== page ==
Cheese Graters

I have maintained, apart from baseball cards, hats, music and shoes, only two real collections I can readily think of. In the early 70s my friend Ric DelaHoussaye and I went to swap-meets nearly each Saturday. He was so cool. He was always buying exotic old tools, retro car parts, furniture knobs, intersesting denim for patches to his jeans, and such. I had so little money. I had to find inexpensive things I could look for to justify my existence amongst all the other swap-meet hippies. I landed on old, unusual bottles and cheese graters. I still have both collections. Less than a dozen graters and exactly 7 bottles. The bottles stand proudly on a shelf, part of my desk hutch. Somehow, through over thirty moves and 40 some years, they have stayed with me. As if to say, "You became a new creature. But this is all still wonderfully part of you. Your tastes didn't die at the Cross. He let you keep some of them." The cheese graters are up in the attic I imagine. One day, many years from now, a great-grand-daughter will be looking through several boxes of memorabilia of my life. She will stumble upon the rusty cheese graters and say to one of her grandparents, "He must have been a very, very odd man." And the grandparent will say, "He was indeed. You would have liked him, I think. But yes, he was a very, very odd man."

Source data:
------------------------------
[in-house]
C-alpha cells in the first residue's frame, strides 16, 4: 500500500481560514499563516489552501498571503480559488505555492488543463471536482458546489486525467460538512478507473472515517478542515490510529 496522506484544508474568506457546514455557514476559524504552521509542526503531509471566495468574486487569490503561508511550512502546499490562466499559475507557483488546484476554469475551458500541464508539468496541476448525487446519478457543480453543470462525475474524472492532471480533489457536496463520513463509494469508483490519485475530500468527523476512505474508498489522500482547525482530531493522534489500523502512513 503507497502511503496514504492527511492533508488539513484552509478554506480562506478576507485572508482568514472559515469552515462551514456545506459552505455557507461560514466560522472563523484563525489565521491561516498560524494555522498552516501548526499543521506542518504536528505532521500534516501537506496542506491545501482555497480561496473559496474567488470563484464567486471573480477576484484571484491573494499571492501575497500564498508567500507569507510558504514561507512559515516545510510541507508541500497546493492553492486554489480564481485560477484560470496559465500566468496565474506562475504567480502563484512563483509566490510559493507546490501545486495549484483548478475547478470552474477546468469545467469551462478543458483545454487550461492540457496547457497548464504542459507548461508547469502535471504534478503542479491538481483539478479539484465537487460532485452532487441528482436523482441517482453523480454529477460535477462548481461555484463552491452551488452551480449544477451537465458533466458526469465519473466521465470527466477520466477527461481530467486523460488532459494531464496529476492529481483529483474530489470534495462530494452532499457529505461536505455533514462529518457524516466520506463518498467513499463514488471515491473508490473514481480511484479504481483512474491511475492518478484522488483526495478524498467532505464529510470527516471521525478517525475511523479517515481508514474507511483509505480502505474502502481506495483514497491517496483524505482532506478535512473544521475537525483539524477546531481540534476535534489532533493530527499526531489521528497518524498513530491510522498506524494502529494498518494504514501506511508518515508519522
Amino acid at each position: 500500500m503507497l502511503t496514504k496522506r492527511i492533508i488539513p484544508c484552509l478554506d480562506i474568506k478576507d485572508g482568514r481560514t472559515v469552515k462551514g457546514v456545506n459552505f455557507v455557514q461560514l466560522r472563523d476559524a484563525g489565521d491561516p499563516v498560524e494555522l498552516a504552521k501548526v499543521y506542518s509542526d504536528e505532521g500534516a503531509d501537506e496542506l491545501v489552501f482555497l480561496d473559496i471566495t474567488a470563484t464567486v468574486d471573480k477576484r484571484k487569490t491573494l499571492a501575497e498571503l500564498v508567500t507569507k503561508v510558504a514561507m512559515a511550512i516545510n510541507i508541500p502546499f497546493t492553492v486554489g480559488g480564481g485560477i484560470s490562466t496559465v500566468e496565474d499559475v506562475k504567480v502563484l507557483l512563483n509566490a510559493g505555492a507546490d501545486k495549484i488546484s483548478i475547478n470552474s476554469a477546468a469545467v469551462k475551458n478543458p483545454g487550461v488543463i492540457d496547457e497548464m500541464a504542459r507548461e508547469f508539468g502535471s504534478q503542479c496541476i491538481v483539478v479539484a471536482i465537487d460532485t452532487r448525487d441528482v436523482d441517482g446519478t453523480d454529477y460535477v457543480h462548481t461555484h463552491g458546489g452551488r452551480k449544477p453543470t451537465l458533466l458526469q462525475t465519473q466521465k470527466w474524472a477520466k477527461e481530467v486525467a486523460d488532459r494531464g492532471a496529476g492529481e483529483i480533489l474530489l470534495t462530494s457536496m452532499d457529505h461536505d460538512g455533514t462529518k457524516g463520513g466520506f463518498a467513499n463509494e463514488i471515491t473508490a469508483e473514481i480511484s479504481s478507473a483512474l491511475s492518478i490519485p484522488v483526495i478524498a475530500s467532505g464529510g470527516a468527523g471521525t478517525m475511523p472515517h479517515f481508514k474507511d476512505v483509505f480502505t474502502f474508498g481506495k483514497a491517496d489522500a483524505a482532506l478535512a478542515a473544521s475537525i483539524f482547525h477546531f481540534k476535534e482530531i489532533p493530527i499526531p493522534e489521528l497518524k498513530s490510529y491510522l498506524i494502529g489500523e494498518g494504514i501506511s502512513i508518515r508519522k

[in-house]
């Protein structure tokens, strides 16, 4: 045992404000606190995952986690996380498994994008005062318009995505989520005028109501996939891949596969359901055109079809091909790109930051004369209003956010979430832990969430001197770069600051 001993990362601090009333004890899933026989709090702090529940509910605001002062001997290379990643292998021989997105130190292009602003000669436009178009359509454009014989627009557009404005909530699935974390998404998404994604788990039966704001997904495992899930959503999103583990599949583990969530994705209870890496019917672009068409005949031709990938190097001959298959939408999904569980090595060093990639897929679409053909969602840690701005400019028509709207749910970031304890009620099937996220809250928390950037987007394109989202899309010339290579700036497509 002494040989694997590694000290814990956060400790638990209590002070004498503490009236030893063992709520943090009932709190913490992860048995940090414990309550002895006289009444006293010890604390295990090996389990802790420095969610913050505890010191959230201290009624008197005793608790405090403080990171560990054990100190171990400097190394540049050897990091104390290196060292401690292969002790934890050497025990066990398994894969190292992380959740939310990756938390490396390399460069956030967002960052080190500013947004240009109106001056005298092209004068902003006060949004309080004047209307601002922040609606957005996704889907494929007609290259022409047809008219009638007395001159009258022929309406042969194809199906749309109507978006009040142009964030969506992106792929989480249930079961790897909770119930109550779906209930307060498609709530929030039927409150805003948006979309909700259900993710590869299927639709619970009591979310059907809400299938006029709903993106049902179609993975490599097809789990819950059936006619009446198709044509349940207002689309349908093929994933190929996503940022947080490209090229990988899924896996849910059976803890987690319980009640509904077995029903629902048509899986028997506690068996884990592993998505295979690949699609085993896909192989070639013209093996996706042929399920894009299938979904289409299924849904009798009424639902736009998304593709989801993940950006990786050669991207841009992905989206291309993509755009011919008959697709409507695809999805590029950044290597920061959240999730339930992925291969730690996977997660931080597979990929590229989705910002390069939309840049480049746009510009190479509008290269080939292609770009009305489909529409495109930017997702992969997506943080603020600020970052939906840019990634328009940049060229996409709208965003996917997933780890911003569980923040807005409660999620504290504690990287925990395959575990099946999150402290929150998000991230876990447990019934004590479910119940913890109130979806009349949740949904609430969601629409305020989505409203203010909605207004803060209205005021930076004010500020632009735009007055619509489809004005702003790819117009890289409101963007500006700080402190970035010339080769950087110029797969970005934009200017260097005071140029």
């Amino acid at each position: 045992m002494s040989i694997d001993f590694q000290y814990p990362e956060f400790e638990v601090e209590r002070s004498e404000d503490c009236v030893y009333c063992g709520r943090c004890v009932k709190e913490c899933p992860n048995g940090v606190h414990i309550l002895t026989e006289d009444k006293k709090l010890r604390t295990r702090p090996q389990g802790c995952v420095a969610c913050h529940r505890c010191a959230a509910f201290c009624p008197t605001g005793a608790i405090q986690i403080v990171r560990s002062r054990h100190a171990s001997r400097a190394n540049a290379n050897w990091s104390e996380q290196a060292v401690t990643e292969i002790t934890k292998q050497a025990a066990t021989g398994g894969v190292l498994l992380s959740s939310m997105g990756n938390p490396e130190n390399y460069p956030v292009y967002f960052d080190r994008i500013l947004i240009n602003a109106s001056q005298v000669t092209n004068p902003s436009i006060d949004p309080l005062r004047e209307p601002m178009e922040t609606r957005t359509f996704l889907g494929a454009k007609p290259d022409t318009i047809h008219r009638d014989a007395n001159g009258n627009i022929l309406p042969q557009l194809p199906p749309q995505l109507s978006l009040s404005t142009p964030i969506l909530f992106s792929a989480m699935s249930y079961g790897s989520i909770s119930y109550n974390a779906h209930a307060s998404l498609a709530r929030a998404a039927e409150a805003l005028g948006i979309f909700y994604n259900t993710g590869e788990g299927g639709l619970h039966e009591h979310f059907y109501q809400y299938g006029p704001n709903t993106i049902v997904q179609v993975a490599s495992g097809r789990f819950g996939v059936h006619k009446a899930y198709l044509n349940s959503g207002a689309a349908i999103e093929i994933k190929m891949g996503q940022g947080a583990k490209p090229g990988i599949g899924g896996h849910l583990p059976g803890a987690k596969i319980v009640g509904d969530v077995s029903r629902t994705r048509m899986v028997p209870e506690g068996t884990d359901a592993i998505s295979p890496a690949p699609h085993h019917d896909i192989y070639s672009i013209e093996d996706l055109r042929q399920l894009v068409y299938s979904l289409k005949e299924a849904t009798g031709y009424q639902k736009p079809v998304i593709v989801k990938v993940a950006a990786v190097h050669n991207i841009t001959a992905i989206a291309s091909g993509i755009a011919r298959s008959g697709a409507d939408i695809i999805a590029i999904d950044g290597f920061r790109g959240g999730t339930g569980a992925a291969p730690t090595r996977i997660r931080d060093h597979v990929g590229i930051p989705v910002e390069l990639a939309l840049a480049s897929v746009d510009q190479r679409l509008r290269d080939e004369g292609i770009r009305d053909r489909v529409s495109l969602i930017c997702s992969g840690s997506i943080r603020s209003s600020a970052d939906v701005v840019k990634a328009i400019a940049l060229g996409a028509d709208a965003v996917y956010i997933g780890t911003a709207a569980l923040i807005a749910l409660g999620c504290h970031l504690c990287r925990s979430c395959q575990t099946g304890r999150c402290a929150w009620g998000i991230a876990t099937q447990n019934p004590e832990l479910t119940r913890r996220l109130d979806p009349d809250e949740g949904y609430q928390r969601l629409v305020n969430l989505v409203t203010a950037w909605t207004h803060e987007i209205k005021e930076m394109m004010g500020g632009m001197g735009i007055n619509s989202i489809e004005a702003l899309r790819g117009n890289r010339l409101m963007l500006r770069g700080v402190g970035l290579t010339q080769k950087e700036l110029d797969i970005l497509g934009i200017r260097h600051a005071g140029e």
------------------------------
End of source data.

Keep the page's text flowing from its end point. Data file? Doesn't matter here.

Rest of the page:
John Lynch